We are happy that you are considering participating in a research, scholarly, or other creative project. Conducting research as an undergraduate student allows you to better understand published works, learn to balance collaborative and individual work, determine an area of interest, and jump start your career as a researcher here at Cal State LA. As defined by the University of Oklahoma, undergraduate research and creative activities is "mentored intellectual engagement using established scholarly processes to make a meaningful contribution to a project, question, or problem where the outcomes are presented or performed with review, critique or judgement, and both the process and product are based upon disciplinary standards." A direct benefit of participating in undergraduate research begins in the classroom. When investigating any phenomenon in the classroom or in a discussion on a given topic in class, it is easier to understand and to form your own hypotheses if you have experienced the thought process involved in discovery that comes from conducting research.
There are a number of reasons to conduct undergraduate research, scholarly, and creative activities. Some students consider getting involved in research to explore a passion, gain in-depth experience in a field or discipline they are interested in, help define their career goals and direction, make professional connections, develop problem-solving skills, and/or gain real-world experience that helps their resume stand out when searching for employment opportunities.
Develop Your Thesis
The initial step in any research or creative project is to determine what interests you. While you may have many interests and, at first glance, you may feel they are disconnected from each other, do not worry. Think about what you would like to learn that will enhance your learning experience here at Cal State LA and that will prepare you in your future career.
Create some lists and write down areas that you would like to further explore. Write down potential resources or connections that you have. With this information now collected, compare your lists for intersections and overlaps and determine which connections you would like to pursue.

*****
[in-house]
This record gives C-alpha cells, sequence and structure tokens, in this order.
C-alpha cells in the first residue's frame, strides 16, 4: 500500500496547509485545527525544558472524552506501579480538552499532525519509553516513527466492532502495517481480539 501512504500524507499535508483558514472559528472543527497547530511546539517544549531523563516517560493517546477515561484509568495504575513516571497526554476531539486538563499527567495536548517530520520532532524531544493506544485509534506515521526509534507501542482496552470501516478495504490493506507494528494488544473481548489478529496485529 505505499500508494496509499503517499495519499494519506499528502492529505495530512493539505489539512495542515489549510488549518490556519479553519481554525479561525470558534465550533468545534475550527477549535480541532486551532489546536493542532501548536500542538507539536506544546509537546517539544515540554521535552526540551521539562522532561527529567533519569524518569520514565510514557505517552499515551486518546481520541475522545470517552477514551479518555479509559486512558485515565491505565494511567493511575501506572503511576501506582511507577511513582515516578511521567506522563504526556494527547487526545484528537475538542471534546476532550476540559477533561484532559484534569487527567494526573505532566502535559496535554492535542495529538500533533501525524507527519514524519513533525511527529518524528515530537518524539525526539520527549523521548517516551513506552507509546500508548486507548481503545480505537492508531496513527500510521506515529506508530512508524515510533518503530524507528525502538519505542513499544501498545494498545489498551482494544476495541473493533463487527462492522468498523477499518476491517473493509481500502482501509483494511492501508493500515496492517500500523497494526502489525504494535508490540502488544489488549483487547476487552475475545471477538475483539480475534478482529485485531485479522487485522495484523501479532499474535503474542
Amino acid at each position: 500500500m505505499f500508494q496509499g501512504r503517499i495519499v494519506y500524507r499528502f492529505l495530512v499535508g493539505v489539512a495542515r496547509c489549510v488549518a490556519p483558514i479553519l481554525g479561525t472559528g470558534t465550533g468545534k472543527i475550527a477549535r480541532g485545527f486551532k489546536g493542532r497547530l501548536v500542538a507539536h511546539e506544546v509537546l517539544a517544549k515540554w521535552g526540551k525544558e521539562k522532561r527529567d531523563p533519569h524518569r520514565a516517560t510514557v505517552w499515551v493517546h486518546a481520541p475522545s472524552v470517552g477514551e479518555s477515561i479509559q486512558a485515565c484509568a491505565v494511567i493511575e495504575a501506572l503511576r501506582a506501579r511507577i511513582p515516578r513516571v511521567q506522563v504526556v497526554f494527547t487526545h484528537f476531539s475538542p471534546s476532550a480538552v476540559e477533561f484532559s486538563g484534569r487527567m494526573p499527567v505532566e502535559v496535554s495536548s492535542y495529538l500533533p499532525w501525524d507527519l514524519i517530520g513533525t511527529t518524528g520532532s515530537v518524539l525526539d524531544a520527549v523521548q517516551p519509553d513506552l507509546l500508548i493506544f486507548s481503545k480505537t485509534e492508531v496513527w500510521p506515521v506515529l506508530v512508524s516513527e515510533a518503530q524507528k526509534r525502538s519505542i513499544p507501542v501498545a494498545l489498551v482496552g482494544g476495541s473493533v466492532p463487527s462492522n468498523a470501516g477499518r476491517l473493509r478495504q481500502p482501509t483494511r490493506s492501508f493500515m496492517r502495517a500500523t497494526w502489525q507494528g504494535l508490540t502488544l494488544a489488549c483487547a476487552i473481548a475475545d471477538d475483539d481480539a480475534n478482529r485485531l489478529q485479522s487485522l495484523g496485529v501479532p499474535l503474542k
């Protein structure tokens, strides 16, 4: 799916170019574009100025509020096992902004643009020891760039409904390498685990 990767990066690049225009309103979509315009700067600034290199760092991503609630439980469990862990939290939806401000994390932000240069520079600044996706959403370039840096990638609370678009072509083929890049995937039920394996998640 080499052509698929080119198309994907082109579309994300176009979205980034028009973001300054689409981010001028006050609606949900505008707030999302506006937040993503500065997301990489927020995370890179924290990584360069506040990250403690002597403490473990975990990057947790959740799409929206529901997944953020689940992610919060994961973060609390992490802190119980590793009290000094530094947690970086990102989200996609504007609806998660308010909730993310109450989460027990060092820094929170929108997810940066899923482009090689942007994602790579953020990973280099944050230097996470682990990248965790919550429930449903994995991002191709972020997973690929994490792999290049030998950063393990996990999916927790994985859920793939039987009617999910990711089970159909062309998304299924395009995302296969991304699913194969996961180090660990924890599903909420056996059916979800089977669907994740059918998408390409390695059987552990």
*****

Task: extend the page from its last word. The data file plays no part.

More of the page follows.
When you have a few ideas that you are excited about, it is now time to find other people who have similar ideas and interests, and to ask them what they know and what questions still need to be pursued in your field of interest. These people can include faculty you have taken in a class or those you have searched for on the Cal State LA website; students in your classes or in student groups who can also provide you direction as to which faculty to speak with about a particular research specialization; and/or people outside Cal State LA, including people at other institutions, industry, non-profits, museums, governmental, or non-governmental agencies.
Besides basic internet searches, other ways to develop your interests include the use of scholarly databases, journalistic sites, the library, and think tanks.
Developing an Idea - What Should I Research?
Start with what you like, what interests you, and what you would like to learn more about. Research offers the opportunity for you to explore something in depth in a way that is not easy through our semester system craziness.
How to Find a Faculty Mentor
It is important to be proactive in your search for the best faculty mentor to conduct research or a creative project with. There are many opportunities on the Cal State LA campus and there is no magic system to match students with faculty mentors. Approach this endeavor like your college search and find the best opportunity for you. Some good ways to find potential mentors include:
- Faculty websites that detail their research interests as well as provide publications and other pertinent information on their research programs.
- Talking to students currently conducting research with faculty.
- Reading scholarly work by faculty you may be interested in working with. Much of this work is easily accessible on-line via the library.
Steps on contacting a faculty member:
- Introduce yourself in a formally written e-mail that demonstrates your interest in the faculty member’s research.